Child abuse and neglect Flashcards | Quizlet

Berliner, L. 1991 Effects of sexual abuse on children.  1(10)(June):1,8,10-11.

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in the area of verbal intelligence (Augoustinos, 1987). Some studies have found lowered intellectual functioning and reduced cognitive functioning in abused children (Hoffman-Plotkin and Twentyman, 1984; Perry et al., 1983). However, others have not found differences in intellectual and cognitive functioning, language skills, or verbal ability (Alessandri, 1991; Allen and Oliver, 1982; Elmer, 1977; Lynch and Roberts, 1982).

Child Abuse And Neglect Case Study Social Work ..

Problematic school performance (e.g., low grades, poor standardized test scores, and frequent retention in grade) is a fairly consistent finding in studies of physically abused and neglected children (Eckenrode et al., 1991; Salzinger et al., 1984; Wolfe and Mosk, 1983), with neglected children appearing the most adversely affected. The findings for sexually abused children are inconsistent.

Dodge and colleagues (1990) found that physically harmed 4-year-old children showed deviant patterns of processing social information, related to aggressive behavior, at age 5. Physically harmed children (relative to nonphysically harmed children) were significantly less attentive to social cues, more inclined to attribute hostile intent, and less able to manage personal problems. They explain possible cognitive deficits in abused and neglected children by suggesting that physical abuse affects the development of social-information-processing patterns, which in turn lead to chronic aggressive behavior. The experience of severe physical harm is associated with the "acquisition of a set of biased and deficient patterns of processing social provocation information" (p. 1679).


form of self-enhancement to improve the child's self-esteem (Miller et al., 1989); or (4) to reduce feelings of isolation and loneliness (for a review, see Ireland and Widom, in press). Similar to escaping from an abusive home environment by running away, alcohol use may serve as a coping strategy adopted by abused and neglected children.

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Although victims of childhood abuse may be increasingly vulnerable to sexual promiscuity and at increased risk for teenage pregnancy, solid empirical evidence does not yet exist. Research is needed to clarify and extend our knowledge about possible causal relationships between different forms of childhood victimization and adolescent pregnancy, taking into account relevant demographic variables and confounding factors such as socioeconomic status (Brooks-Gunn and Furstenberg, 1989; Chase-Landale et al., 1991).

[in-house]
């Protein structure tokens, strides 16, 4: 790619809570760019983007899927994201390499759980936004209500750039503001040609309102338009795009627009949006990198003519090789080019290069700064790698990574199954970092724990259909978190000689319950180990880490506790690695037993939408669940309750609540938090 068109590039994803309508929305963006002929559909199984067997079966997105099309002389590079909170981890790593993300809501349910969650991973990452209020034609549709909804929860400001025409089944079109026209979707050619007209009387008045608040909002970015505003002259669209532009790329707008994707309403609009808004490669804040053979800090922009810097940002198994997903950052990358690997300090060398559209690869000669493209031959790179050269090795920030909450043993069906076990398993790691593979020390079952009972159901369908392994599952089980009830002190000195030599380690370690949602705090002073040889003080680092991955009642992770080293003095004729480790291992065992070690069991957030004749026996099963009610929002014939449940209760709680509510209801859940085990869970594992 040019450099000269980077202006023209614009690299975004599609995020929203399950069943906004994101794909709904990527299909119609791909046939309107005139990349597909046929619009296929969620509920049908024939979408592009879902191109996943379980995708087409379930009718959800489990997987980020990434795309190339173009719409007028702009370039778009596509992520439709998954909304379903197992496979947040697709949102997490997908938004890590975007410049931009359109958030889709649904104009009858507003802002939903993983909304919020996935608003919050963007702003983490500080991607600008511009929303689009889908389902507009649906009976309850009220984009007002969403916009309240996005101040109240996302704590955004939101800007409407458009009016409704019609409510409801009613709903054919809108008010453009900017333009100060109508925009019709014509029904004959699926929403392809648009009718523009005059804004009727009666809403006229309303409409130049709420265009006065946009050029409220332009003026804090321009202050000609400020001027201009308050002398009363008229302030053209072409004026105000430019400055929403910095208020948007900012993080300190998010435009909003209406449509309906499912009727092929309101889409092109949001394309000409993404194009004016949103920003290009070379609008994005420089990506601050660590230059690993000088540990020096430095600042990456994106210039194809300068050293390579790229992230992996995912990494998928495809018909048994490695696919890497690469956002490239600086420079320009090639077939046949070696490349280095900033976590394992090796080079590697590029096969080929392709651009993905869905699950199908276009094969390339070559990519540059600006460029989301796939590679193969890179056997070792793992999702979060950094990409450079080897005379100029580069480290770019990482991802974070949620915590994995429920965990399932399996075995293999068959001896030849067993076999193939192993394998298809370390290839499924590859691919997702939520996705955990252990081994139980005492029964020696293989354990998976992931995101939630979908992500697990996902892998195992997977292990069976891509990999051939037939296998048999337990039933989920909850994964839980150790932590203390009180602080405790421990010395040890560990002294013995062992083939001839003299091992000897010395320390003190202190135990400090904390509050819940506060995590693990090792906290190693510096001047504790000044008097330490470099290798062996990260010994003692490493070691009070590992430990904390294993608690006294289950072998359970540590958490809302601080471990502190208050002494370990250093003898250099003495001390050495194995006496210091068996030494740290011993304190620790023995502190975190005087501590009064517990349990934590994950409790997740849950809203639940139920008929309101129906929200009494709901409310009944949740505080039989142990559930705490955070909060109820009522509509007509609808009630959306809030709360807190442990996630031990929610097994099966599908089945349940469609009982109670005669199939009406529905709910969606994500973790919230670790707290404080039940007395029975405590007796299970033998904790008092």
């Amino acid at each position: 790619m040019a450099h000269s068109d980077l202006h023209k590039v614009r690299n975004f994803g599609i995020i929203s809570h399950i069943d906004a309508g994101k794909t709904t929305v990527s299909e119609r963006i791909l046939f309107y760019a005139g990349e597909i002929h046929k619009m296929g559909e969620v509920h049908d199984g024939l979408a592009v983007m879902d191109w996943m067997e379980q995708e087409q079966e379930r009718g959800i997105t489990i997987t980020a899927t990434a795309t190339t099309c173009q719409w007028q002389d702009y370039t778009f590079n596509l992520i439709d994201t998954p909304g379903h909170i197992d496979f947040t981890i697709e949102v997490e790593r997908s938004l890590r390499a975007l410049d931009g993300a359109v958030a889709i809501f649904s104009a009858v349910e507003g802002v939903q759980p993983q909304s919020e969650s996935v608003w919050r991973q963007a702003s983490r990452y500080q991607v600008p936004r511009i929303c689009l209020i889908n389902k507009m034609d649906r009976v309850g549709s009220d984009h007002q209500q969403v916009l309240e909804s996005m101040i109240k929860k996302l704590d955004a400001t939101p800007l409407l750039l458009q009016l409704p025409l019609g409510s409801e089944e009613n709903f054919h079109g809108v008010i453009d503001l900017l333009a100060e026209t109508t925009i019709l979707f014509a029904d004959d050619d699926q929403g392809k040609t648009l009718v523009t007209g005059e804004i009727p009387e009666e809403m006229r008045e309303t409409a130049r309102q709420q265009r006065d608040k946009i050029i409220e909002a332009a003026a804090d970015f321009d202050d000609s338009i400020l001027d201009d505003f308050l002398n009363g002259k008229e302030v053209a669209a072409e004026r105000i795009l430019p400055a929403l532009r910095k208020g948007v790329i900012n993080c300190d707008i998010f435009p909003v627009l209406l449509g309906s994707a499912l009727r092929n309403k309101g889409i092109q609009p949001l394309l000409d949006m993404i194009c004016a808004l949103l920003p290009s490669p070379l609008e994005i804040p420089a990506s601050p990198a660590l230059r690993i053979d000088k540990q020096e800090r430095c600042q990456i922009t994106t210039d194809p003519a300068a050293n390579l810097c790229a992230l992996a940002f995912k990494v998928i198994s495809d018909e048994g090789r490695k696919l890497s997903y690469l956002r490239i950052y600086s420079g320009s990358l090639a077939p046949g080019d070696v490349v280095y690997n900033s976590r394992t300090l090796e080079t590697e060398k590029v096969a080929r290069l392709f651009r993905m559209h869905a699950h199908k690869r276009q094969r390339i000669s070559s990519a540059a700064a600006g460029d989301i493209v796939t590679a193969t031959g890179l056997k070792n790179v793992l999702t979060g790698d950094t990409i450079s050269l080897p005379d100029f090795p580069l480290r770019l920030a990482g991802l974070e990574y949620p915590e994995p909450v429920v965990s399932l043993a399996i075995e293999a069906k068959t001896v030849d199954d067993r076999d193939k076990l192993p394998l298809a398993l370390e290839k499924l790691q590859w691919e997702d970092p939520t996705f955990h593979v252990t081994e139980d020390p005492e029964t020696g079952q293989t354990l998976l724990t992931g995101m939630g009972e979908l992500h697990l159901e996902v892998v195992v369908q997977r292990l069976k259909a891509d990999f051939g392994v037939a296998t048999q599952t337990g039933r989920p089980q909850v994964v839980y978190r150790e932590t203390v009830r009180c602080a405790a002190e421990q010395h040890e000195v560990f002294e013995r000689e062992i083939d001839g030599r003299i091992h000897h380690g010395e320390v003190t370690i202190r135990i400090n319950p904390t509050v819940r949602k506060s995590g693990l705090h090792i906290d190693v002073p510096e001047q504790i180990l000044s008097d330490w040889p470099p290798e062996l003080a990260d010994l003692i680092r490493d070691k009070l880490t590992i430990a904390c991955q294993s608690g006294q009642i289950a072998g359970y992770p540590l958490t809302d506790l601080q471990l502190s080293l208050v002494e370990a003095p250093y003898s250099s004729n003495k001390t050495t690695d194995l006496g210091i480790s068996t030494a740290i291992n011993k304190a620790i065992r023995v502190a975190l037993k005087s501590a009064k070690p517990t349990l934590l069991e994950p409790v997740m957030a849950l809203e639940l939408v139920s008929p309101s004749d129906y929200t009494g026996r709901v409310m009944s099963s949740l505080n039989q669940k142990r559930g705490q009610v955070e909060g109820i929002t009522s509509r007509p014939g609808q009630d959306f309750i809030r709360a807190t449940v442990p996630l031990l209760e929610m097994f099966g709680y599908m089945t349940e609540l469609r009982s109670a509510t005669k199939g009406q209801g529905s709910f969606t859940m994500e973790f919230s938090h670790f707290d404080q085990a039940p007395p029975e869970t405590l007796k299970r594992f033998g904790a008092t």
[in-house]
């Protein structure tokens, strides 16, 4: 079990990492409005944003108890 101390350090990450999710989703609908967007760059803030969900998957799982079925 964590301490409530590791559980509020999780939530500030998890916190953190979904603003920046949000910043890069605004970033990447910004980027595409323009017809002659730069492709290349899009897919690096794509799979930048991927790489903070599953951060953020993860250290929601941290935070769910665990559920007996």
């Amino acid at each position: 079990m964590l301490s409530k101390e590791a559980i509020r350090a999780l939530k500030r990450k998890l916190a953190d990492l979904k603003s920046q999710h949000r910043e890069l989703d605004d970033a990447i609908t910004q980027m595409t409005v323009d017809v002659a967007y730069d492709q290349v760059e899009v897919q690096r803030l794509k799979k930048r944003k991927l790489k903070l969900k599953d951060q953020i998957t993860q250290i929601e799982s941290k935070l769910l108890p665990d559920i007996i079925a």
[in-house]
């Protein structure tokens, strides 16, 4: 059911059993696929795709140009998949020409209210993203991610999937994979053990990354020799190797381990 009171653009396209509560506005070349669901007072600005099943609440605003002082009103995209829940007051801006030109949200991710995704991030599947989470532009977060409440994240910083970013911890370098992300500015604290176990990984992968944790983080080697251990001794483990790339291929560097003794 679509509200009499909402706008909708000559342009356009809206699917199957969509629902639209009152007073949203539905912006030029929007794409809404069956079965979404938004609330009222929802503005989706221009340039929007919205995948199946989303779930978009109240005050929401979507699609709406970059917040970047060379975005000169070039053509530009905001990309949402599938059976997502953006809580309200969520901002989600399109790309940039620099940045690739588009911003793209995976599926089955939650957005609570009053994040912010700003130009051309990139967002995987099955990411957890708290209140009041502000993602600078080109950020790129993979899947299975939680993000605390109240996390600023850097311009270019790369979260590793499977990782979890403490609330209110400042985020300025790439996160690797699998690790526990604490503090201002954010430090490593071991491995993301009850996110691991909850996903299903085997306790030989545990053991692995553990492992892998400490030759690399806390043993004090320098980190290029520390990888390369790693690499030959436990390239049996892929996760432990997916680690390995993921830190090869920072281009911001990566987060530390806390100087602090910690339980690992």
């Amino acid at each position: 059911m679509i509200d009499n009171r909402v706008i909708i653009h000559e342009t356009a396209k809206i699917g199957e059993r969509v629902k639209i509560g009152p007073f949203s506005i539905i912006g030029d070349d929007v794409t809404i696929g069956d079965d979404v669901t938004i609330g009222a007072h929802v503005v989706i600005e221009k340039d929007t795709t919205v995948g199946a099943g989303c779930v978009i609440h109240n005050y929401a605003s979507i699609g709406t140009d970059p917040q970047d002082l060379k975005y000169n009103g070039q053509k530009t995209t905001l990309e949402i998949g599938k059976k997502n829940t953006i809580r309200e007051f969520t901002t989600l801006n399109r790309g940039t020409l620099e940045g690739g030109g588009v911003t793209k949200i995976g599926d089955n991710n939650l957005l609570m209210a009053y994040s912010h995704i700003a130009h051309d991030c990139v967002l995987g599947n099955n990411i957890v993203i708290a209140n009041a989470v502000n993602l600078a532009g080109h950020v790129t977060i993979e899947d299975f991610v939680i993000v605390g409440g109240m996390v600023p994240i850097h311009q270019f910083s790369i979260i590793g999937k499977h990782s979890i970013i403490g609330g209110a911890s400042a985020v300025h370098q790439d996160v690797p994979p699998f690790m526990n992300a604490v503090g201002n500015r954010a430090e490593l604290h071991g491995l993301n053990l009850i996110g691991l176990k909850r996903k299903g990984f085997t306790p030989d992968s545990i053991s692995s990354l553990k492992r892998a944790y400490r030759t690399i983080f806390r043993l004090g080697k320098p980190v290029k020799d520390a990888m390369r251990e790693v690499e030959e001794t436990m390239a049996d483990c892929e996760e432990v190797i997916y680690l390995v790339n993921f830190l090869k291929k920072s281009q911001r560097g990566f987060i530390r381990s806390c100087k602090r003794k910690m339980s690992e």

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Despite the hypothesized association, evidence supporting this relationship is sketchy. Relatively few studies have examined alcohol problems in adolescents who were abused or neglected in childhood, and even fewer have looked at these connections in nonclinical samples. One study found that physical abuse was significantly related to alcohol use in a cohort of high-risk youth prior to the initial interview, but not during the follow-up period about one year later (Dembo et al., 1990).

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In addition, parental alcohol problems may be antecedent to child maltreatment and may have an important role in influencing the parent's maltreating behavior. Since most child abuse is committed by biological parents, familial factors may contribute to a relationship between childhood victimization and a child's subsequent risk for alcohol problems. Children of parents with alcohol problems are generally at increased risk for the development of alcohol problems (Goodwin et al., 1973, 1977; Russell et al., 1985; Schuckit, 1986). If parents with alcohol problems are more likely to abuse or neglect their children, then multiple reasons might support hypotheses that their offspring will be at increased risk for the development of alcohol problems. Research is needed to disentangle the effects of an abusive or neglectful home environment on alcoholism from family history of alcoholism, multiple problems commonly facing abusive families, and other predispositions for alcohol problems.

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In contrast to the sparse literature on adolescent alcohol problems and childhood victimization, several studies suggest a relationship between childhood victimization and adolescent substance abuse, although the results of this research are sometimes inconsistent (Benward and Densen-Gerber, 1975; Cavaiola and Schiff, 1989; Dembo et al., 1987, 1989; Gomes-Schwartz et al., 1985; Harrison et al., 1989; Lindberg and Distad, 1985a; Runtz and